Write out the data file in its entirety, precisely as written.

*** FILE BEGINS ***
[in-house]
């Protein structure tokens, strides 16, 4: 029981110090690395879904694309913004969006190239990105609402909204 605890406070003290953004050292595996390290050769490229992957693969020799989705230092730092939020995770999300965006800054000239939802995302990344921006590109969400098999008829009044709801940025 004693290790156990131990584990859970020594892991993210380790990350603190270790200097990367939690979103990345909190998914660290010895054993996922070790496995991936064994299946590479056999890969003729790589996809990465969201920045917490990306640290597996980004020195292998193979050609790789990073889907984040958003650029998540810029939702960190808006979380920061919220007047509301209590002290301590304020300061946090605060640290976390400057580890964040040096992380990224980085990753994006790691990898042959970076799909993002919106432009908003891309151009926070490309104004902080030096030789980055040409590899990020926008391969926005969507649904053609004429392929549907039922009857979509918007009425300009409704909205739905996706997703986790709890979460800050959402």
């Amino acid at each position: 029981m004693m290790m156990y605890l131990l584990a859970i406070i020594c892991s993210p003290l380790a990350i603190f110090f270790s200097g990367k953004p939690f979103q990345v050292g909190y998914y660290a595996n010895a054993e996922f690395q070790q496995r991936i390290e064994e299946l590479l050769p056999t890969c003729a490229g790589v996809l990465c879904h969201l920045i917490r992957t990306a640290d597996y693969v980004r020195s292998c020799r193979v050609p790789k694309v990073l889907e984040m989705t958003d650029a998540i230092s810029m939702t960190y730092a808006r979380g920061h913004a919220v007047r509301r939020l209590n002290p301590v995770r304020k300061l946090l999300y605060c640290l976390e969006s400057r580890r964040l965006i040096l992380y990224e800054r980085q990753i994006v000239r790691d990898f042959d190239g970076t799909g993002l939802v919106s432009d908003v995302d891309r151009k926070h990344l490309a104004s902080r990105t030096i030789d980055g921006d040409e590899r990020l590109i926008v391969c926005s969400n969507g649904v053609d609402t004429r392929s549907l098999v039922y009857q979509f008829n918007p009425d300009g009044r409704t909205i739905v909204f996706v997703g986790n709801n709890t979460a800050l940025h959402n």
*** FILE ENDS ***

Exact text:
[in-house]
């Protein structure tokens, strides 16, 4: 029981110090690395879904694309913004969006190239990105609402909204 605890406070003290953004050292595996390290050769490229992957693969020799989705230092730092939020995770999300965006800054000239939802995302990344921006590109969400098999008829009044709801940025 004693290790156990131990584990859970020594892991993210380790990350603190270790200097990367939690979103990345909190998914660290010895054993996922070790496995991936064994299946590479056999890969003729790589996809990465969201920045917490990306640290597996980004020195292998193979050609790789990073889907984040958003650029998540810029939702960190808006979380920061919220007047509301209590002290301590304020300061946090605060640290976390400057580890964040040096992380990224980085990753994006790691990898042959970076799909993002919106432009908003891309151009926070490309104004902080030096030789980055040409590899990020926008391969926005969507649904053609004429392929549907039922009857979509918007009425300009409704909205739905996706997703986790709890979460800050959402």
């Amino acid at each position: 029981m004693m290790m156990y605890l131990l584990a859970i406070i020594c892991s993210p003290l380790a990350i603190f110090f270790s200097g990367k953004p939690f979103q990345v050292g909190y998914y660290a595996n010895a054993e996922f690395q070790q496995r991936i390290e064994e299946l590479l050769p056999t890969c003729a490229g790589v996809l990465c879904h969201l920045i917490r992957t990306a640290d597996y693969v980004r020195s292998c020799r193979v050609p790789k694309v990073l889907e984040m989705t958003d650029a998540i230092s810029m939702t960190y730092a808006r979380g920061h913004a919220v007047r509301r939020l209590n002290p301590v995770r304020k300061l946090l999300y605060c640290l976390e969006s400057r580890r964040l965006i040096l992380y990224e800054r980085q990753i994006v000239r790691d990898f042959d190239g970076t799909g993002l939802v919106s432009d908003v995302d891309r151009k926070h990344l490309a104004s902080r990105t030096i030789d980055g921006d040409e590899r990020l590109i926008v391969c926005s969400n969507g649904v053609d609402t004429r392929s549907l098999v039922y009857q979509f008829n918007p009425d300009g009044r409704t909205i739905v909204f996706v997703g986790n709801n709890t979460a800050l940025h959402n």